For all his faux blokeishness and Western Sydney credentials, Latham had no more ability to relate to the electorate than any insider Labor hack.
Calls to support Wikileaks and uphold the public’s need to get access to information is a moot point, because there is little sign of anything that would know what to do with it.
The press are hardly blameless, but is the standard of reporting really deteriorating faster than the politics it’s covering?
Latham and Rudd may have not needed to consult their party, Abbott didn’t dare consult his.
Nelson’s problem was not so much Rudd, but that his party would not let him follow the route Rudd has taken to adapt to current conditions.
It is not the government’s support that has been falling away this year but the media’s confidence in it’s survival.
Maybe memory fails but it is hard to recall seeing childhood pics of Howard, Keating or Fraser in the run up to their election. Even Hawke, arguably the most self-absorbed PM, couldn’t top the personal backgrounding we have had on Rudd.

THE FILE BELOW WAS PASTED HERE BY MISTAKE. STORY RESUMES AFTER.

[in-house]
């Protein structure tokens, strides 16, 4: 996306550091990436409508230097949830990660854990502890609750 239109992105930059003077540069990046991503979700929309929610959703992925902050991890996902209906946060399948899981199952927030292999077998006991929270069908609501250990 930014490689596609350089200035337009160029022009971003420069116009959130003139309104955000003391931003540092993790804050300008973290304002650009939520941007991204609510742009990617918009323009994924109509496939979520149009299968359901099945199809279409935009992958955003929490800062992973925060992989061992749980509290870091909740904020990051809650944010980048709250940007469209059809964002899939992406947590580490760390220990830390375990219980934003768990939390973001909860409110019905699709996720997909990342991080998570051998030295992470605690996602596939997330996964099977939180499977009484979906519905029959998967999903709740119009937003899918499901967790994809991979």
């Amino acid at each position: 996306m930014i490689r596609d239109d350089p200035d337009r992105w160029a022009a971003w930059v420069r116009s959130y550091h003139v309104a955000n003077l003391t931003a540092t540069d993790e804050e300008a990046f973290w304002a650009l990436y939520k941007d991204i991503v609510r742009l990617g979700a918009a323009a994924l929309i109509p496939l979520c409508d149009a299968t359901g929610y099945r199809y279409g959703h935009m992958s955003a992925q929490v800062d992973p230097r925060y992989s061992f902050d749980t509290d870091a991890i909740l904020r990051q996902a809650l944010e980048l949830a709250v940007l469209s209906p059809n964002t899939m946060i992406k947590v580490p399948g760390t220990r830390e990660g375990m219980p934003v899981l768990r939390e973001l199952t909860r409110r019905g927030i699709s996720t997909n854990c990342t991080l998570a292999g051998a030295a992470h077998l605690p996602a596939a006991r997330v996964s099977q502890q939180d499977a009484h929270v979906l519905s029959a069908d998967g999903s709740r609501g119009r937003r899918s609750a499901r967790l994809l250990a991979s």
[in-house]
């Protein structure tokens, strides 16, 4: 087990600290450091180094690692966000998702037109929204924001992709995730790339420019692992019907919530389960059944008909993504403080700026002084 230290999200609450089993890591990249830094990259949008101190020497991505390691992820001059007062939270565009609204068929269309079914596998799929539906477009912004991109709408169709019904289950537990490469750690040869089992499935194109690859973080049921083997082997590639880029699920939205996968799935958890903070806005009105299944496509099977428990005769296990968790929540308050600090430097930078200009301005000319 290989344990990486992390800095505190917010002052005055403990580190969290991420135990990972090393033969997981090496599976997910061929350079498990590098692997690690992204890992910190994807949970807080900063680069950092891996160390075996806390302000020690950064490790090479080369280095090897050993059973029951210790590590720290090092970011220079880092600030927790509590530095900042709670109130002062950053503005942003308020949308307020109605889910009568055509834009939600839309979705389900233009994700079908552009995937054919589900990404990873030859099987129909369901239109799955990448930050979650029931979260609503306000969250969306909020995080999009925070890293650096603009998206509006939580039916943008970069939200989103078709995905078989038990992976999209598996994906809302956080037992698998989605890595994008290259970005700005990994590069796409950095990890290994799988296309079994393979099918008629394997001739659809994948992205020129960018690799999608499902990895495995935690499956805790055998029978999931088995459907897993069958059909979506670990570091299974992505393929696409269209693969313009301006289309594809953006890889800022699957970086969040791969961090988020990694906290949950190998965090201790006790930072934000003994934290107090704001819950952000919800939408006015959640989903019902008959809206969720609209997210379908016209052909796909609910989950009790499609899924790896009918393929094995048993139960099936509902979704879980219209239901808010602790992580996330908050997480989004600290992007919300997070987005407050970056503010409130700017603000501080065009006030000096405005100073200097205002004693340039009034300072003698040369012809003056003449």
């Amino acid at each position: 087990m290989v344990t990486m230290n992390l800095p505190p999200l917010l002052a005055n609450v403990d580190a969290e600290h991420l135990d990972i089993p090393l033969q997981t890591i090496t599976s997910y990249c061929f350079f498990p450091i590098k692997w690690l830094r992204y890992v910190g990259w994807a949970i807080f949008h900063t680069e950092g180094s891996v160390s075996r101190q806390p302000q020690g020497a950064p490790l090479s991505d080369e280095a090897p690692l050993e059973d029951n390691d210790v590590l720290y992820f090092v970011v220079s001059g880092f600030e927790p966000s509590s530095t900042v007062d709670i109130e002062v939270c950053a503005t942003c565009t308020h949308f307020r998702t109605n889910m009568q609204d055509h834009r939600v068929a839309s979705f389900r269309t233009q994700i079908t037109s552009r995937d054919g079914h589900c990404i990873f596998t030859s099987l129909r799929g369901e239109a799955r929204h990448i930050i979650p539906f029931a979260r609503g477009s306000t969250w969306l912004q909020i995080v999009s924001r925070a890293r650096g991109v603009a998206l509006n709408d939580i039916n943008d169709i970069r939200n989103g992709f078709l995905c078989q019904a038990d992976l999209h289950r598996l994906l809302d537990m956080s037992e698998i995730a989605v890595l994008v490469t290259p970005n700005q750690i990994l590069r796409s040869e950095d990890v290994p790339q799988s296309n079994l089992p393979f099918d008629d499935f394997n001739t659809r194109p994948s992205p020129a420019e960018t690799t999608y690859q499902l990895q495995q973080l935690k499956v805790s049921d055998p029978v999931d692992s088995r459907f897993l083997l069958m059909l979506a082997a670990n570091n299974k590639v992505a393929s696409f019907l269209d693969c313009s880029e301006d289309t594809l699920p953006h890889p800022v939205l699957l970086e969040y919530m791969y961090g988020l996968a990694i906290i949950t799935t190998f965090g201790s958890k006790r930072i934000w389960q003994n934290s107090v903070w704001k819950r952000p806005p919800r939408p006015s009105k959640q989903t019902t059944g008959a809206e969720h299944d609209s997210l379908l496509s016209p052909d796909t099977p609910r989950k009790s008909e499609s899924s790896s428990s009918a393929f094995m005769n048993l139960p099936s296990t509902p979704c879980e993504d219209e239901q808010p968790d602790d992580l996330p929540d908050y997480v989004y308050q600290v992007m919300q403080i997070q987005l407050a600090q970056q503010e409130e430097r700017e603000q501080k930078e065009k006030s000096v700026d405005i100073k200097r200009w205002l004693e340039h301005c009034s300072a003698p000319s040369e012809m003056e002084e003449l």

Although Rudd is now re-making the ALP to make what will turn out to be a very different Labor government than what has gone before, so far the Labor party going to this election under Rudd is not really that different than the one that followed Latham. But the immediate news of this election will be to see exposed federally what has already happened in the states, the crisis of the Liberal party.
While the political class grapples with some of the most fundamental issues of how it exercises power, the media still seems to think this election is about little more than the monthly credit card statement.
The NT intervention has altered the dynamic of this campaign.